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June 2011

Eating Right?

Well, I have been here (in Ontario) for almost a month now and I am gaining some weight.  Why is that you say?  I can only say that it is very difficult to eat properly, when you are visiting.  I keep it simple and eat mostly whole foods when I am at home.  I shop daily, make green smoothies and eat lots of salads.  That is not always an option when you are a guest at someone's home.  Wynn and I have been visiting lots of family and friends and thoroughly enjoying ourselves.  But it seems that everyone loves to serve special treats and they are ending up around my middle.  Help!  I don't seem to have the will power to say "No, thanks!"  The problem is that I do like sweets.  At home, I don't buy or even make sweets; but here, they are readily available.  Not only that, I have even been eating potato chips.  I would never eat them at home.  And it isn't because I am hungry.  What gives!  Why am I concerned?  And why do I feel guilty? 

It is because I know that what we eat has everything to do with our health.  When I found out that I had lymphoma cancer, my research convinced me to become a vegan.  I was overjoyed after a 2nd CT scan, 6 mos. later, showed that the tumors were beginning to shrink.  I also feel guilty because I know that I do the same thing when people come to visit me.  I make special desserts and offer more food than I would normally eat at any given meal.

What is it about food, that when people get together, it becomes the focal point?  In addition, aren't we all just a little guilty of overeating when we get together?  If anyone out there has any thoughts about this, I would like to hear them.



I just read a quote by Elbert Hubbard and I had to laugh.  It said, "Do not take life too seriously.  You will never get out of it alive."

In the years before cancer, that was definitely not me. I took everything seriously.  Having cancer and now being a survivor has most certainly made me rethink about how I view life.  Why is it that people get so bent out of shape about so many things?  Why does everything have to be just so?  Or, even worse, why does it have to be my way?  I have learned to step back and ask myself, "Will it matter a year from now, a month from now, a week from now or even tomorrow?"  If I can honestly answer "No" to any of those questions; then I really don't need to worry.  I can live my life without trying to please everyone and at the same time not expect everyone else around to please me.  I can be myself and allow others to be themselves as well.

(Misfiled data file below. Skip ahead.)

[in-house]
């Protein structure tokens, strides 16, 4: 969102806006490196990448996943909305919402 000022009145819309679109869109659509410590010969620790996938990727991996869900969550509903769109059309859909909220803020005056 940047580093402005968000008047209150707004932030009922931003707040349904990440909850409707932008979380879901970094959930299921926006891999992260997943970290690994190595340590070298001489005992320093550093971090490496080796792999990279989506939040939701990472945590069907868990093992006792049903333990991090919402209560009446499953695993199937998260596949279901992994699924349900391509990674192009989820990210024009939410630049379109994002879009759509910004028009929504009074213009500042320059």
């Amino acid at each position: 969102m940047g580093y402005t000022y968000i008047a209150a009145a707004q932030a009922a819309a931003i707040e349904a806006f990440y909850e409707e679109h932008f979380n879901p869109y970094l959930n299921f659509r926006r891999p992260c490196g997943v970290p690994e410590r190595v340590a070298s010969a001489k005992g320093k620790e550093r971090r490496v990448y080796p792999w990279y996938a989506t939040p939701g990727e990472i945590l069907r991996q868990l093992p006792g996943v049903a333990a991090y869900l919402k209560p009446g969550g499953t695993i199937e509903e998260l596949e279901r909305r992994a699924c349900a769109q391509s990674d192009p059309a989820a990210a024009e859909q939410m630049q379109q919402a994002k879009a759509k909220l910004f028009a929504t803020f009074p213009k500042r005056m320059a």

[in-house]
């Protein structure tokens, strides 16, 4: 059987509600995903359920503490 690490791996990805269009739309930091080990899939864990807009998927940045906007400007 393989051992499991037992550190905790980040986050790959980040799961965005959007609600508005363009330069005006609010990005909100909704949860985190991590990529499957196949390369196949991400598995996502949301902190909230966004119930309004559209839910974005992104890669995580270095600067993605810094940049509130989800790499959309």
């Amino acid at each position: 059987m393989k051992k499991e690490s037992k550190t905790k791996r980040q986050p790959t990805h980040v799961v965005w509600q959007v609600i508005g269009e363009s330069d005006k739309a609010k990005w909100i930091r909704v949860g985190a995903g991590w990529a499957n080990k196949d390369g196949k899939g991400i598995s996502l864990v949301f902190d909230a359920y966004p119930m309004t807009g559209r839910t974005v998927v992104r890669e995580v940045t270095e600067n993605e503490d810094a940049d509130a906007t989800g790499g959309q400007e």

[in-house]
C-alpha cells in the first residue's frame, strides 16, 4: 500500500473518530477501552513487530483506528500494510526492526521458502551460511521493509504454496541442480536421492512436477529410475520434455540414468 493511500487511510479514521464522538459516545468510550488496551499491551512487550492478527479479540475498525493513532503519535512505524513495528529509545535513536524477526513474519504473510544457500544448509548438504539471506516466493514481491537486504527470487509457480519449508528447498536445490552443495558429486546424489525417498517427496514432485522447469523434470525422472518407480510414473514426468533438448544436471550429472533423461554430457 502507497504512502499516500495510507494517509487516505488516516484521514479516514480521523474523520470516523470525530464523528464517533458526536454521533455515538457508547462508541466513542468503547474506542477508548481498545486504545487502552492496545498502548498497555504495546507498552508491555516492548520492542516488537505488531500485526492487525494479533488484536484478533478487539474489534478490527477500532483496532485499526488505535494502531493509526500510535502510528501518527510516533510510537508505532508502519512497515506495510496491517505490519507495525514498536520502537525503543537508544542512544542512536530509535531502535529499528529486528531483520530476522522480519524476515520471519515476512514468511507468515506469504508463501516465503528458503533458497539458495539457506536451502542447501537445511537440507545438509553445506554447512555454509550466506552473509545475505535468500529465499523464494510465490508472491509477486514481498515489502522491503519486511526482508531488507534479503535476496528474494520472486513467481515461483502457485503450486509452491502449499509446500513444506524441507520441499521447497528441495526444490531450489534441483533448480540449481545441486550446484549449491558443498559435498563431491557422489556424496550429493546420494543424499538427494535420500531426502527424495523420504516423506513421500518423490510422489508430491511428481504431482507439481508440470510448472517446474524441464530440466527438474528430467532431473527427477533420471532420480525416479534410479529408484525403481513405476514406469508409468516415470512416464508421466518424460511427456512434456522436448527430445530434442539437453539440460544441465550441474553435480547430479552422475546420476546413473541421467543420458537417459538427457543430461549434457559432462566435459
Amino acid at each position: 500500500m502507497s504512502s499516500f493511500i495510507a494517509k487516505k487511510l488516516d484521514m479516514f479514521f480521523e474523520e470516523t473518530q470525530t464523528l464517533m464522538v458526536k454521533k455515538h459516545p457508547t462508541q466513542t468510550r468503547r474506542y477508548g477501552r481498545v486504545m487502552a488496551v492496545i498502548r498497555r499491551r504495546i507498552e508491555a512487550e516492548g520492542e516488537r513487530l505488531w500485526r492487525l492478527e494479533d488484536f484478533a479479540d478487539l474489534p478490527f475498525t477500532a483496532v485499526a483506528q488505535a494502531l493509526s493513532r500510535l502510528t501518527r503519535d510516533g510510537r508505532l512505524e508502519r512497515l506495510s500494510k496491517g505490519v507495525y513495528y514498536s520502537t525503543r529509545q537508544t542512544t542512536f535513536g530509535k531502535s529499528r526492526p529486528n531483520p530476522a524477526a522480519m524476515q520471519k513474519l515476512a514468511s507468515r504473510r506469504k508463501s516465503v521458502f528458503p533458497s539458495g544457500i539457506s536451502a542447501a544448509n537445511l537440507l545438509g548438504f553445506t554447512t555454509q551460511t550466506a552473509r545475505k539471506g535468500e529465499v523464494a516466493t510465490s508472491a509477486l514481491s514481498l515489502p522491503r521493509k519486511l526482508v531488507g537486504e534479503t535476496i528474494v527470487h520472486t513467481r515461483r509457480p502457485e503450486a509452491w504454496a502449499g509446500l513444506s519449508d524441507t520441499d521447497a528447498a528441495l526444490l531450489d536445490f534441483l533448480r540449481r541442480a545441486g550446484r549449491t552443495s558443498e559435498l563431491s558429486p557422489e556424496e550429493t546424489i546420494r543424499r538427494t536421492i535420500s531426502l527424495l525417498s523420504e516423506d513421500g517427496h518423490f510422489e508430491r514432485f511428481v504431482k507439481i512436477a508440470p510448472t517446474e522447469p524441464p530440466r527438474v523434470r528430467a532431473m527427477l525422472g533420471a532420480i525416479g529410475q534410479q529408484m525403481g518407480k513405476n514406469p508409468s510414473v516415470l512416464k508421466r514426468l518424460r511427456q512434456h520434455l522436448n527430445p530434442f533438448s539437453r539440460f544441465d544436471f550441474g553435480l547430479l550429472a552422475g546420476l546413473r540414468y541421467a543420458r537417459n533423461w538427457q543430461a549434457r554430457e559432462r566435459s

Cancer and Your Memories

I just finished watching a video about cancer and the real reason some people get cancer and others never will.  Along the same thought, some will survive cancer and others never will.  Although the video is advertising an e-book about the topic; it was very informative.  It made a lot of sense to me and touched on some of the areas in my life that I had worked on to clean up and clear out.  Dr. Ben Johnson states that internal issues are the real cause of cancer and he goes on to explain why.  I was particularly interested in the research that says all of our cells have memories; not just our brains cells.  Imbedded in your cell memories is everything that has ever happened or occurred in your life.  Even traumatic events that we may have forgotten are imprinted in our cells DNA. These events can be emotional as well as physical.  These events transmit negative patterns to the bodies cells and shuts down the immune system. 

The video is only 9 minutes long and you can watch it here:.

Cancer and Your Lifestyle

Today as I was driving to pick up my grandchildren from school, I couldn't help but notice the blue sky above.  It was filled with puffy white clouds and the sun was warm and bright.  Suddenly, I realized that at this precise moment in time, I didn't have a care in the world.  It was shut out by the beauty that surrounded me.  Immediately, my thoughts went to how much I have to be thankful for.  The more I thought, the longer the list became.

I'm alive and I feel good.  I am healthy and well.  I have a great husband.  I have 2 wonderful daughters and son-in-laws. I have 2 granddaughters and 2 grandsons.  I have caring friends.  I have hair, etc.  You see, in 2001, I was told that I had Non-Hodgkins lymphoma cancer, Stage 3 and had only 6-9 mos. to live, if I did not take the traditional chemo treatment.  And here I am, it is 2011.  Life is good.

Looking back I can see the hand of God so clearly in my life.  Back then, I wondered if the above day would ever be a part of my life.  There is quite a story as to how I arrived at this day; which is why, after saying I would, actually beginning and then setting it aside, I have decided to devote the next year to completing my story in book form.

But for now, I will just say that your lifestyle is very important and plays a vital part in your recovery.  By that I mean, first and foremost, your attitude.  Being thankful, forgiving others and loving yourself are all major players in your road to recovery.  In addition to the type of treatment you choose, you can choose how you will live your life through this journey.